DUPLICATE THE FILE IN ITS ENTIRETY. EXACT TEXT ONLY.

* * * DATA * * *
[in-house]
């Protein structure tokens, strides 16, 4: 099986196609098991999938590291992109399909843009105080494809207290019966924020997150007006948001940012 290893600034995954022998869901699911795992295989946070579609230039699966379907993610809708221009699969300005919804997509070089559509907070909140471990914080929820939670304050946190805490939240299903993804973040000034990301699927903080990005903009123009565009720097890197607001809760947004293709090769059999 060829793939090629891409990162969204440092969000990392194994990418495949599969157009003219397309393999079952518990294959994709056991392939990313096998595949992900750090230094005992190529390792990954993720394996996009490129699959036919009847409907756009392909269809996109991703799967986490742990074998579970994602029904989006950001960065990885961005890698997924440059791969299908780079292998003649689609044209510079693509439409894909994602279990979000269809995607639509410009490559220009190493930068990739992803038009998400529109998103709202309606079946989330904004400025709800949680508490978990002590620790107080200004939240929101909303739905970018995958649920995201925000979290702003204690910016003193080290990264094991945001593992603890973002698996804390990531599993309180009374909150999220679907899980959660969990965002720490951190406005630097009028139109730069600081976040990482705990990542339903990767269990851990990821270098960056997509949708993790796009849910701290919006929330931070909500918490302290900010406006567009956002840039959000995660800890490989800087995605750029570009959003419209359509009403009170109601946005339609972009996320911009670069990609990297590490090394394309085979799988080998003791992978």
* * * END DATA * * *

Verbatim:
[in-house]
């Protein structure tokens, strides 16, 4: 099986196609098991999938590291992109399909843009105080494809207290019966924020997150007006948001940012 290893600034995954022998869901699911795992295989946070579609230039699966379907993610809708221009699969300005919804997509070089559509907070909140471990914080929820939670304050946190805490939240299903993804973040000034990301699927903080990005903009123009565009720097890197607001809760947004293709090769059999 060829793939090629891409990162969204440092969000990392194994990418495949599969157009003219397309393999079952518990294959994709056991392939990313096998595949992900750090230094005992190529390792990954993720394996996009490129699959036919009847409907756009392909269809996109991703799967986490742990074998579970994602029904989006950001960065990885961005890698997924440059791969299908780079292998003649689609044209510079693509439409894909994602279990979000269809995607639509410009490559220009190493930068990739992803038009998400529109998103709202309606079946989330904004400025709800949680508490978990002590620790107080200004939240929101909303739905970018995958649920995201925000979290702003204690910016003193080290990264094991945001593992603890973002698996804390990531599993309180009374909150999220679907899980959660969990965002720490951190406005630097009028139109730069600081976040990482705990990542339903990767269990851990990821270098960056997509949708993790796009849910701290919006929330931070909500918490302290900010406006567009956002840039959000995660800890490989800087995605750029570009959003419209359509009403009170109601946005339609972009996320911009670069990609990297590490090394394309085979799988080998003791992978």